Remain realistic and keep your eyes on the prize. It’s important not to lose sight of the fact that your website needs to work well for your business – whether you’re spending $5k or $50k. No matter what your budget and aims, there’s no point spending any money on elements that add nothing to your customer experience, your profit, or anything else you’re trying to achieve. If you’ve ever tried to supervise a website build yourself, while trying to run your business at the same time, you’ll know how easy it can be to lose sight of the bigger picture. At FutureLab, we have an approach to website design that builds in value at every step, and we’re experts in remembering that every line of code absolutely must bring something to your business. Every home and landing page, blog post, feature and menu need to look flawless and work seamlessly – but they also ultimately have to pay for themselves too.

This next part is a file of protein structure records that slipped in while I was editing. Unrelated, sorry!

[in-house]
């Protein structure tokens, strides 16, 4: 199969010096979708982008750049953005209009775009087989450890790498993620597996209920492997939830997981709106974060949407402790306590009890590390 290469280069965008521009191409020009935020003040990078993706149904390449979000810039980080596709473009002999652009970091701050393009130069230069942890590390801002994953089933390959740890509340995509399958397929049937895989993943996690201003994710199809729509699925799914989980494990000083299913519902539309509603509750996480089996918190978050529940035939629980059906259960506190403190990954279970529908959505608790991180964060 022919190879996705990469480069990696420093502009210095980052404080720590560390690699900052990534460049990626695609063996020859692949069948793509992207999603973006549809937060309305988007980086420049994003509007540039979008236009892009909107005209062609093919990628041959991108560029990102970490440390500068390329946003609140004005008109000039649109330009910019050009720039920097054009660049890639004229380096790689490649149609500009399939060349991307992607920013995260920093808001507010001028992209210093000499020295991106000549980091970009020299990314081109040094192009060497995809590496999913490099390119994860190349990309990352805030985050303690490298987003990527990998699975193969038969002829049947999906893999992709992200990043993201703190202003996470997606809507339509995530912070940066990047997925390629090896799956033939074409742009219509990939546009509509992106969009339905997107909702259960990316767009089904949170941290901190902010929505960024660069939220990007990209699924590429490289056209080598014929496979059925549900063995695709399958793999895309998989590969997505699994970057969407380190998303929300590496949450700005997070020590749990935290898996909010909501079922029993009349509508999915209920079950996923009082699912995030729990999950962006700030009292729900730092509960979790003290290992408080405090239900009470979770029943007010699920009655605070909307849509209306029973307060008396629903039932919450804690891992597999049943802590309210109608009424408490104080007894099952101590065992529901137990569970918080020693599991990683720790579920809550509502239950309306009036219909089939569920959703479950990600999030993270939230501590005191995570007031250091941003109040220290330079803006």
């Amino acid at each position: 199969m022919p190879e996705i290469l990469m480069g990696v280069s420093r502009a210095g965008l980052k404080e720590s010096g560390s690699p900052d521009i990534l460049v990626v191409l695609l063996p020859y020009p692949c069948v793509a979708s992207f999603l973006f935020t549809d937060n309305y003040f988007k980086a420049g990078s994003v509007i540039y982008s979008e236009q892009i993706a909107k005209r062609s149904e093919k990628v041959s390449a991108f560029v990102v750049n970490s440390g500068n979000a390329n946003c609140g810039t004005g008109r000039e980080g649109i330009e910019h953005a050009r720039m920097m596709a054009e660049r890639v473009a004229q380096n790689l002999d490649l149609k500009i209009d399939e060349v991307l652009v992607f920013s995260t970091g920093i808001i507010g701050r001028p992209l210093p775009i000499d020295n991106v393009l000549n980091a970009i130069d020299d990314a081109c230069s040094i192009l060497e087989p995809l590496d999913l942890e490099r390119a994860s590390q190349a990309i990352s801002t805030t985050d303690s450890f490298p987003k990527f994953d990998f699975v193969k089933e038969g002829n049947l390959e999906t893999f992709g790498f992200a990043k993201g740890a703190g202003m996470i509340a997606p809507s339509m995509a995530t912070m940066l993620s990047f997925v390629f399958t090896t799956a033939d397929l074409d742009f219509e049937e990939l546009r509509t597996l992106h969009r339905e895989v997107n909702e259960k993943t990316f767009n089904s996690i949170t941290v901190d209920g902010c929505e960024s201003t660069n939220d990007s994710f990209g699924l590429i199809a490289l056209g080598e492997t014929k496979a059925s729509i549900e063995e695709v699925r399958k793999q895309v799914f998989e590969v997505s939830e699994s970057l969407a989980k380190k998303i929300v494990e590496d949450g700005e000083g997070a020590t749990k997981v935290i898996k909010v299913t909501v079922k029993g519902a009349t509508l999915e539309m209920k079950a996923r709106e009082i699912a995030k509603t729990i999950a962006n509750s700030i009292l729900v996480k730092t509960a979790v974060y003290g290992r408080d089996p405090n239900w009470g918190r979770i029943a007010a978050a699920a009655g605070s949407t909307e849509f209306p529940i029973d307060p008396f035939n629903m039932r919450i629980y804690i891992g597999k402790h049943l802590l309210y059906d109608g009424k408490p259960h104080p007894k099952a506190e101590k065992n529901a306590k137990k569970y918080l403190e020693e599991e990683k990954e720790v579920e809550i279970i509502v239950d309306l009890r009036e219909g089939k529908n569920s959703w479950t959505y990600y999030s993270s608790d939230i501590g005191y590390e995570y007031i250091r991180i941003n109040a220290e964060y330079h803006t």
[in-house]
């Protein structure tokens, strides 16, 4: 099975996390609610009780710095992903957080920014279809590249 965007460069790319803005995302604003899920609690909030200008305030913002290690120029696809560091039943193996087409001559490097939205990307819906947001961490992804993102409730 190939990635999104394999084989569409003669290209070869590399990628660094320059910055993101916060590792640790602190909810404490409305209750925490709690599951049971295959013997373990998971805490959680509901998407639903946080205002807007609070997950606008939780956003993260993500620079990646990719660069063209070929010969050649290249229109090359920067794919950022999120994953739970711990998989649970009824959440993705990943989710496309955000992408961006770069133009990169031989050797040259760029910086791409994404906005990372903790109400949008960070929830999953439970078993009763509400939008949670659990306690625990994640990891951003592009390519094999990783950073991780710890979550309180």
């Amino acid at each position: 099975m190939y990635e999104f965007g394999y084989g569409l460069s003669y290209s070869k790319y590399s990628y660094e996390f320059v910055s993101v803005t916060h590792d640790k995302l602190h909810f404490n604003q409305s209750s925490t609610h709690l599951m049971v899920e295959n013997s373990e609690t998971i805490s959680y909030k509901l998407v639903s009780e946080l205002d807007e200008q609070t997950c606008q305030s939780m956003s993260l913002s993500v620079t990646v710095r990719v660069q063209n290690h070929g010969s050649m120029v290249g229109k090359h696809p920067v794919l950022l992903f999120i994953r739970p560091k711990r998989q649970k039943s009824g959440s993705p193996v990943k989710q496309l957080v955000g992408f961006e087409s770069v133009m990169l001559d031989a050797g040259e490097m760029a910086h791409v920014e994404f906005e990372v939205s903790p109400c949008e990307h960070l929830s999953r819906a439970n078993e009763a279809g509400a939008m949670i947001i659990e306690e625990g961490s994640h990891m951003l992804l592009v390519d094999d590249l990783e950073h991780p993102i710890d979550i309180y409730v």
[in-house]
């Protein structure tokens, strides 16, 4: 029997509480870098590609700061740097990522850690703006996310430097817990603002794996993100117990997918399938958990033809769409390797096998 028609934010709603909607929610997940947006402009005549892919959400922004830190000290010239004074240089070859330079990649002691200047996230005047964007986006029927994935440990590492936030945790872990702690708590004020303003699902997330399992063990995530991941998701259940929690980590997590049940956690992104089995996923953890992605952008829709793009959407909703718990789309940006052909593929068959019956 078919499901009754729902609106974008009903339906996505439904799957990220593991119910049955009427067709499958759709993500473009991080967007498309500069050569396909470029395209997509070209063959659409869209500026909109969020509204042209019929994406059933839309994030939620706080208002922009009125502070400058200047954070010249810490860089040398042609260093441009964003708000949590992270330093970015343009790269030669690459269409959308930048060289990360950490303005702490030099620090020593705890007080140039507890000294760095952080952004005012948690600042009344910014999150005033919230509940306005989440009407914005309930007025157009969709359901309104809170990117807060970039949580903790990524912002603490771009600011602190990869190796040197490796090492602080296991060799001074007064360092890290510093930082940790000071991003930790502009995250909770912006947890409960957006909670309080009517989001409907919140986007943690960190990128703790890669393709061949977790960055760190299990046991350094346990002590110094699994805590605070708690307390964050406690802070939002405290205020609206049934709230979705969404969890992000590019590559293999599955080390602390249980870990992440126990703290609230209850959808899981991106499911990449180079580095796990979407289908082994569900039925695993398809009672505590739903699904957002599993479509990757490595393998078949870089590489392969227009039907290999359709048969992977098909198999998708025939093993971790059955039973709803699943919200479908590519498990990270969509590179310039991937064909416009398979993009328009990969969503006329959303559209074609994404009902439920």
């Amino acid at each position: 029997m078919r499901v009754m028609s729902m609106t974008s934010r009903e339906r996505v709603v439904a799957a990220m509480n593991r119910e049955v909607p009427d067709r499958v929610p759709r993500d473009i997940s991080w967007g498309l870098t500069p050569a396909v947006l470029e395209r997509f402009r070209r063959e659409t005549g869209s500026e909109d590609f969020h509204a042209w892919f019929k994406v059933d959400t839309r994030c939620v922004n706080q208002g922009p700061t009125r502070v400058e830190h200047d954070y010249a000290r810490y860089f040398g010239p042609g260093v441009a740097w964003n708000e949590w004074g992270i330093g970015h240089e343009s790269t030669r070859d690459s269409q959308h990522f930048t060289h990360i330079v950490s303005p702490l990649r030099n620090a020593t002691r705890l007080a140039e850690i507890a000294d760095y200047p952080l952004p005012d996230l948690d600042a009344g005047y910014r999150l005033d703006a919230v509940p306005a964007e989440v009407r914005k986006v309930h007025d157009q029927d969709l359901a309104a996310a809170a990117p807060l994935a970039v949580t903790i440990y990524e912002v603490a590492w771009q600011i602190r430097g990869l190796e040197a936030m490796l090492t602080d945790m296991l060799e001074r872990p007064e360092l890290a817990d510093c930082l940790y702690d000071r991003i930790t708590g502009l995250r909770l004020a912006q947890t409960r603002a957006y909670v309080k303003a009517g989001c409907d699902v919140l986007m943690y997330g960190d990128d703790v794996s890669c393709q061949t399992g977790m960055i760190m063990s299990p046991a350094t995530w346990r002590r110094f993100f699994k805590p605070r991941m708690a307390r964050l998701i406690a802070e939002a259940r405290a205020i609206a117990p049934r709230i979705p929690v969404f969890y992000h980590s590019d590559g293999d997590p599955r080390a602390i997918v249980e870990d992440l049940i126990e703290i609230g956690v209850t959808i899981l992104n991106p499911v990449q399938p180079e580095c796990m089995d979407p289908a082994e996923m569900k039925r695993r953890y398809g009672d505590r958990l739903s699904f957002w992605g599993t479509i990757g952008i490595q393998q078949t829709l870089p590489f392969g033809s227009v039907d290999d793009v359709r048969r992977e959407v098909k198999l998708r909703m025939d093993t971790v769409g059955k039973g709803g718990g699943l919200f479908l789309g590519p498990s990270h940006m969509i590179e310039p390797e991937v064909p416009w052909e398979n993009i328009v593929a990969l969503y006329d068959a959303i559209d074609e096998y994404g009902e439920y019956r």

OPEX and Spreading the Cost of a Website Build
Cashflow can be the source of some frustrating problems when you’re trying to get a venture off the ground, but that doesn’t need to be the case when it comes to building your website. One of the most significant advantages of coming to a web design house like FutureLab is that we can work within the limits of your operating expenses (OPEX) budget.
For many businesses out there, getting a website live quickly can effectively be the difference between living or dying. Here at FutureLab, we understand the challenges of budgeting for – what in the internet age – is one of the single most important business tools you’ll ever have.